“Every note must be aware of itself, but also of its own limits; the same rules applicable to individuals in society are applied also to musical notes… No note can make itself valued by trying to be louder, stronger than that which preceded it; if it did, it would challenge the very nature of the phrase of which it is a part.” (This rough re-translation is from the Italian version, the original English not yet available).
Barenboim carries his protest of the tragic disharmony between the Palestinian and Israeli peoples outside the sphere of music. In May 2004, in his speech of acceptance of a major Israeli award, the Wolf Prize, he told the Israeli Parliament, the Knesset, bluntly (the entire speech appears in the appendix):
“Can we ignore the fact that, despite all our conquests, there is an intolerable breach between what our Declaration of Independence promised, and what has been achieved, between the idea of Israel and its reality?
“Occupation and dominion over another people: how does this reconcile with the Declaration of Independence? What sense does the independence of a people have at the cost of others [loss] of fundamental rights?
“The history of the Jewish people is a repertory of prolonged suffering and ceaseless persecution. How can Israel show itself indifferent to the rights and sufferings of its neighboring people?”
In an interview in Milan November 26 Barenboim told an Italian journalist that Israel is losing its way, “in a manner impossible within any musical form.” During the Fifties, he went on to say, the nation was building a society inspired by social democracy, but after the 1967 war the profile of the state was altered: “certain millenary values of justice appear annihilated, and the sense of morality, the historical capital of Hebrew thought, is being lost in the occupation and creation of new settlements in territories which do not belong to Israel.”
The morning after the first night the Italian music critics began their comments. Along with Barenboim, kudos were lavished upon the director who works in tandem with him, Patrice Chéreau; the sturdy British tenor Ian Storey who sang Tristan and the pretty (and powerful) slender German soprano Waltraud Meier; the set designer, who had used plaster of paris to make an authentic-looking ancient Roman wall, from an authentic wall; the costume designer, who had everyone in bleak hues for long dusters over breeches. Among early reactions was the headline of La Repubblica daily, which proclaimed, “Tristan overwhelmed by applause; La Scala forgets its troubles.” Not everyone was enthralled, in truth. The Italians are the masters of the glittery, beribboned operatic costume, and some in the audience and a few critics took exception to the deliberately drab costumes, which had sailors in rags and the hero in little better, as “too Brechtian.” There was also a hint of national wounded pride, for, as critic Carla Moreni wrote in the financial daily Il Sole-24 Ore, after many years of difficult administration, it came as something of a surprise that a foreign team could produce such a mind-boggling work. This consideration brought to mind that the English member of that foreign operatic team, Ian Storey, is a true late-comer to grand opera. A knee injury prematurely ended his sports career, and so he began to sing in a local chorus while learning carpentry and furniture design. At age 32 he began to sing seriously. His personal commitment and discipline are extraordinary; he spent seven months studying German and the music for his La Scala debut.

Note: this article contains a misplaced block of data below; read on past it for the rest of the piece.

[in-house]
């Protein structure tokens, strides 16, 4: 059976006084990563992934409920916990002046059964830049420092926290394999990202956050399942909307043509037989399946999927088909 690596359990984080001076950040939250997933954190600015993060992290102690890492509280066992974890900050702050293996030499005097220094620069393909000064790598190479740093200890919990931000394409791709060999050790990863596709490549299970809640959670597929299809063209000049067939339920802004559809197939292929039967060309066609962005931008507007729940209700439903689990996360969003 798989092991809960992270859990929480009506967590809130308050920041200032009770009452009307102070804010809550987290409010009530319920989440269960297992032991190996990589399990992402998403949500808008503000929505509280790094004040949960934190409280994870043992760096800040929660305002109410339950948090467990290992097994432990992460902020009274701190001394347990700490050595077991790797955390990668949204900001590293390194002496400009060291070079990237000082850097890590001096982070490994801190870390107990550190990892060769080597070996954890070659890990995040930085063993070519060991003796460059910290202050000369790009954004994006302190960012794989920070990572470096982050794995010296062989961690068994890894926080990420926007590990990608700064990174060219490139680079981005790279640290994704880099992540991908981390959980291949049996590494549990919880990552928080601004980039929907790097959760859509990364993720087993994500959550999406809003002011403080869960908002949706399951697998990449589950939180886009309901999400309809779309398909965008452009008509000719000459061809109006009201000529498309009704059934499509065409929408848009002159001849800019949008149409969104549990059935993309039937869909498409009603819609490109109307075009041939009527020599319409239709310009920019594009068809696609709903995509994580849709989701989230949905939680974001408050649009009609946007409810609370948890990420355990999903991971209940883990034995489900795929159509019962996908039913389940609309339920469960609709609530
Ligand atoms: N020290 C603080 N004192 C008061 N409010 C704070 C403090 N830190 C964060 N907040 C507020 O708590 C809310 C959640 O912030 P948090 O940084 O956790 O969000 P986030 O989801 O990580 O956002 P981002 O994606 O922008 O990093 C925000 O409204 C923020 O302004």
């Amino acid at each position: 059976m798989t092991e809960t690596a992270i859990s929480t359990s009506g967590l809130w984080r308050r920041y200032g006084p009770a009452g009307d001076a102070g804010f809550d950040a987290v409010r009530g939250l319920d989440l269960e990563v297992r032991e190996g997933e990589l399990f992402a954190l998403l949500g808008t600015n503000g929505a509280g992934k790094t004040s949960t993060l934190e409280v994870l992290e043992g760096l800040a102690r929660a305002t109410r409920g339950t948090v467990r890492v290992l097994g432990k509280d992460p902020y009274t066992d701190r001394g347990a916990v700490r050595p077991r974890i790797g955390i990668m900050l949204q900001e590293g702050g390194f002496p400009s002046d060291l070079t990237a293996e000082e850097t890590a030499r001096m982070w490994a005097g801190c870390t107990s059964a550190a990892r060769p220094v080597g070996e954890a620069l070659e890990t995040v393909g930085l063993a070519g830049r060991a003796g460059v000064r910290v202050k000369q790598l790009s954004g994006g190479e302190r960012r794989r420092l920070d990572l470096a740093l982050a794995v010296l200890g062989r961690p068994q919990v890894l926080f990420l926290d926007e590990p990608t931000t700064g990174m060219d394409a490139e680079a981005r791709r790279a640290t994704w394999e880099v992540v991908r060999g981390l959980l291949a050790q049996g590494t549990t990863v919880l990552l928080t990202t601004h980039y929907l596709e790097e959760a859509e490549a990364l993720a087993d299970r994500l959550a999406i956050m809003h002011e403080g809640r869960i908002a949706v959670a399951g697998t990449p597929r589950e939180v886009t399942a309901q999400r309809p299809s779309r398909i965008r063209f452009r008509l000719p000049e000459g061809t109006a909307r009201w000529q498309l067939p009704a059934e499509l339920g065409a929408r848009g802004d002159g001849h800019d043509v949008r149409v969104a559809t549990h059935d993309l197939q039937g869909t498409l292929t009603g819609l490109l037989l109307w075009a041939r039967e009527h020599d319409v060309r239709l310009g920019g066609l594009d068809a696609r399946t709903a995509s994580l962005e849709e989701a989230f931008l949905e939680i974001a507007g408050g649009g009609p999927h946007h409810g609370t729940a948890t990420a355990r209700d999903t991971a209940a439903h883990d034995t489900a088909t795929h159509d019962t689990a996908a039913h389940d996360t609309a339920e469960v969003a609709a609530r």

Daniel Barenboim made his debut with the Israel Philharmonic Orchestra in 1953, later becoming pianist/conductor for the English Chamber Orchestra. In 1967 he married the cellist Jacqueline du Pré; their marriage and her death from multiple schlerosis in 1987 was the subject of a film, NAME TK (YEAR TK). From 1975 to 1987 he was musical director of first the Orchestre de Paris and then of the new Paris Opéra at Place de la Bastille until 1991, when he became musical director of the Chicago Symphony Orchestra, where he remained until 2006.
Judith Harris was born in Lakewood, Ohio, and began selling articles to the “Cleveland Press” of Cleveland, Ohio when she was sixteen. A graduate of Northwestern University she is today a regular contributor to “ARTnews” of New York and to “Current World Archaeology” of London. She lives in Rome, Italy, with her partner David Willey. www.judith-harris.com